Nevertheless, a careful examination of the history of the United States for the last forty-five years will readily convince us that the federal power is declining; nor is it difficult to explain the causes of this phenomenon. *v When the Constitution of 1789 was promulgated, the nation was a prey to anarchy; the Union, which succeeded this confusion, excited much dread and much animosity; but it was warmly supported because it satisfied an imperious want. Thus, although it was more attacked than it is now, the federal power soon reached the maximum of its authority, as is usually the case with a government which triumphs after having braced its strength by the struggle. At that time the interpretation of the Constitution seemed to extend, rather than to repress, the federal sovereignty; and the Union offered, in several respects, the appearance of a single and undivided people, directed in its foreign and internal policy by a single Government. But to attain this point the people had risen, to a certain extent, above itself.
[Footnote v: [Since 1861 the movement is certainly in the opposite direction, and the federal power has largely increased, and tends to further increase.]]
The Constitution had not destroyed the distinct sovereignty of the States; and all communities, of whatever nature they may be, are impelled by a secret propensity to assert their independence. This propensity is still more decided in a country like America, in which every village forms a sort of republic accustomed to conduct its own affairs. It therefore cost the States an effort to submit to the federal supremacy; and all efforts, however successful they may be, necessarily subside with the causes in which they originated.
As the Federal Government consolidated its authority, America resumed its rank amongst the nations, peace returned to its frontiers, and public credit was restored; confusion was succeeded by a fixed state of things, which was favorable to the full and free exercise of industrious enterprise. It was this very prosperity which made the Americans forget the cause to which it was attributable; and when once the danger was passed, the energy and the patriotism which had enabled them to brave it disappeared from amongst them. No sooner were they delivered from the cares which oppressed them, than they easily returned to their ordinary habits, and gave themselves up without resistance to their natural inclinations. When a powerful Government no longer appeared to be necessary, they once more began to think it irksome. The Union encouraged a general prosperity, and the States were not inclined to abandon the Union; but they desired to render the action of the power which represented that body as light as possible. The general principle of Union was adopted, but in every minor detail there was an actual tendency to independence. The principle of confederation was every day more easily admitted, and more rarely applied; so that the Federal Government brought about its own decline, whilst it was creating order and peace.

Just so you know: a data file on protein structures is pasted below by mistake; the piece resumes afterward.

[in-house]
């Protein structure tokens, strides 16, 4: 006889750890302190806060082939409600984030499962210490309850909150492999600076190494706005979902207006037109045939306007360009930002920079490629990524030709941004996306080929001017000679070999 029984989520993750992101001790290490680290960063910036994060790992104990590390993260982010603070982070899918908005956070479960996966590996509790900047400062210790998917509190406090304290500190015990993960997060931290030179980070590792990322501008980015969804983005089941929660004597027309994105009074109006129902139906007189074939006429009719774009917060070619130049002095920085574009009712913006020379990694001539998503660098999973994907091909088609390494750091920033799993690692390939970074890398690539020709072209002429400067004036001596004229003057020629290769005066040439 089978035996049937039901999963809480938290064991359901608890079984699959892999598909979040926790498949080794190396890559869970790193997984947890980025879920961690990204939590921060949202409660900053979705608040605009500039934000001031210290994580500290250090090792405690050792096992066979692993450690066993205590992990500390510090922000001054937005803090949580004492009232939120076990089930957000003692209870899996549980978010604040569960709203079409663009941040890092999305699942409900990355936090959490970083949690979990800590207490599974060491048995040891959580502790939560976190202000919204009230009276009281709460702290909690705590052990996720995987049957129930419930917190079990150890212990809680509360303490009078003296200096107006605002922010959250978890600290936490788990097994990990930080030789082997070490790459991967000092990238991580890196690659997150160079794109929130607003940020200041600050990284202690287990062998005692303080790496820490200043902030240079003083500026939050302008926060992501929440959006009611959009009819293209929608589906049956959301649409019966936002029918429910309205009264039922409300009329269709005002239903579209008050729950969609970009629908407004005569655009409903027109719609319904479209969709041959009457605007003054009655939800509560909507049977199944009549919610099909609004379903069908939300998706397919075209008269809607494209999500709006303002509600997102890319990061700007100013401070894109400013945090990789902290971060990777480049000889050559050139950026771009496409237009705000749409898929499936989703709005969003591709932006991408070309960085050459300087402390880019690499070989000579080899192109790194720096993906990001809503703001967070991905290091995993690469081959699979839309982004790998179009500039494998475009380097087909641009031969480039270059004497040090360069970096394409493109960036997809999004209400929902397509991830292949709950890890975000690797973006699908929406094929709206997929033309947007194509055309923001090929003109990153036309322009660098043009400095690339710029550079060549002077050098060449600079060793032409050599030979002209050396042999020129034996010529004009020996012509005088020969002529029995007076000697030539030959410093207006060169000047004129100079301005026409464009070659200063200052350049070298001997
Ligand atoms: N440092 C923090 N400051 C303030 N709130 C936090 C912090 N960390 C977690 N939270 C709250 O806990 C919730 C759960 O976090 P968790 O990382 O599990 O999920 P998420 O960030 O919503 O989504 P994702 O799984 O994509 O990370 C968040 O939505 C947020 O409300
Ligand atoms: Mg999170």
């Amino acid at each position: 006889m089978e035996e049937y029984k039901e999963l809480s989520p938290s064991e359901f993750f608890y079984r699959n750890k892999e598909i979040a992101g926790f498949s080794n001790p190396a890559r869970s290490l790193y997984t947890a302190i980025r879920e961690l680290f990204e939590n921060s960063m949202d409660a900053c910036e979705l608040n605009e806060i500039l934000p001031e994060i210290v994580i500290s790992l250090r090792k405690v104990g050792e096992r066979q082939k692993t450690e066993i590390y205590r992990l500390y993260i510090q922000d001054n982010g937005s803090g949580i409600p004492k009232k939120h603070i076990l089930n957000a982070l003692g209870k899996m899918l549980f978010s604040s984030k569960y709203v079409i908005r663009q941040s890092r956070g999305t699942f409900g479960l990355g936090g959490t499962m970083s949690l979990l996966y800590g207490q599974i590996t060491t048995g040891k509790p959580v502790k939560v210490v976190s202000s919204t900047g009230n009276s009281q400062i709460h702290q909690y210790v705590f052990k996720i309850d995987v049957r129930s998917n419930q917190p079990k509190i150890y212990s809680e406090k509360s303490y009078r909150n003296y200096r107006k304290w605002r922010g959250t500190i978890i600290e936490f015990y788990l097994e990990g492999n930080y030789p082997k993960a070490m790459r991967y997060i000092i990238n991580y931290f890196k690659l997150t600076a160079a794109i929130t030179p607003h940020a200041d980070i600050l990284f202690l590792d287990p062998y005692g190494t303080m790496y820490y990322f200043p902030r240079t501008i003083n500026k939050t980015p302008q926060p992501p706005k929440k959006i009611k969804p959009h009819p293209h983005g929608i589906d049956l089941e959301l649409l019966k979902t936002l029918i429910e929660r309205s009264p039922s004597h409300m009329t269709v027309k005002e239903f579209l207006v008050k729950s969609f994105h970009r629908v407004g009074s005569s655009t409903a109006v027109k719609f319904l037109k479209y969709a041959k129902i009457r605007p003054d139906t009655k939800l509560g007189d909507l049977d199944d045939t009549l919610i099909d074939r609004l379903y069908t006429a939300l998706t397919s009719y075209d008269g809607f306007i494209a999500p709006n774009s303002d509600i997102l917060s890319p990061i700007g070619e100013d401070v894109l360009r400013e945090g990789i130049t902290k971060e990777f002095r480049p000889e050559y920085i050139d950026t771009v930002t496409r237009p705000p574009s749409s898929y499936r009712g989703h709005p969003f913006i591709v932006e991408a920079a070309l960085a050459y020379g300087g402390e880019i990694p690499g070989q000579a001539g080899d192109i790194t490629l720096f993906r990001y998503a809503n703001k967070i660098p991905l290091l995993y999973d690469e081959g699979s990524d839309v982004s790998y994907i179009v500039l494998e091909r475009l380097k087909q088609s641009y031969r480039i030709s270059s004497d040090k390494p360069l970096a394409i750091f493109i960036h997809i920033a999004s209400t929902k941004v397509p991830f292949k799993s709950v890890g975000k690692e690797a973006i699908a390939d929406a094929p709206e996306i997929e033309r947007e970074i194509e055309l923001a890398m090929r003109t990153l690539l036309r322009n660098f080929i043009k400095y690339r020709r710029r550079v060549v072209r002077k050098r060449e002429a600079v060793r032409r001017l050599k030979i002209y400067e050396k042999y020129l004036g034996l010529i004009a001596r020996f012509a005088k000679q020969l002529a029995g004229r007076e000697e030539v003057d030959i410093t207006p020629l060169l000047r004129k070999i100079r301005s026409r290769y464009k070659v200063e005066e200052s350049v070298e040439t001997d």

As soon as this tendency of public opinion began to be manifested externally, the leaders of parties, who live by the passions of the people, began to work it to their own advantage. The position of the Federal Government then became exceedingly critical. Its enemies were in possession of the popular favor; and they obtained the right of conducting its policy by pledging themselves to lessen its influence. From that time forwards the Government of the Union has invariably been obliged to recede, as often as it has attempted to enter the lists with the governments of the States. And whenever an interpretation of the terms of the Federal Constitution has been called for, that interpretation has most frequently been opposed to the Union, and favorable to the States.
The Constitution invested the Federal Government with the right of providing for the interests of the nation; and it had been held that no other authority was so fit to superintend the "internal improvements" which affected the prosperity of the whole Union; such, for instance, as the cutting of canals. But the States were alarmed at a power, distinct from their own, which could thus dispose of a portion of their territory; and they were afraid that the central Government would, by this means, acquire a formidable extent of patronage within their own confines, and exercise a degree of influence which they intended to reserve exclusively to their own agents. The Democratic party, which has constantly been opposed to the increase of the federal authority, then accused the Congress of usurpation, and the Chief Magistrate of ambition. The central Government was intimidated by the opposition; and it soon acknowledged its error, promising exactly to confine its influence for the future within the circle which was prescribed to it.
The Constitution confers upon the Union the right of treating with foreign nations. The Indian tribes, which border upon the frontiers of the United States, had usually been regarded in this light. As long as these savages consented to retire before the civilized settlers, the federal right was not contested: but as soon as an Indian tribe attempted to fix its dwelling upon a given spot, the adjacent States claimed possession of the lands and the rights of sovereignty over the natives. The central Government soon recognized both these claims; and after it had concluded treaties with the Indians as independent nations, it gave them up as subjects to the legislative tyranny of the States. *w
[Footnote w: See in the Legislative Documents, already quoted in speaking of the Indians, the letter of the President of the United States to the Cherokees, his correspondence on this subject with his agents, and his messages to Congress.]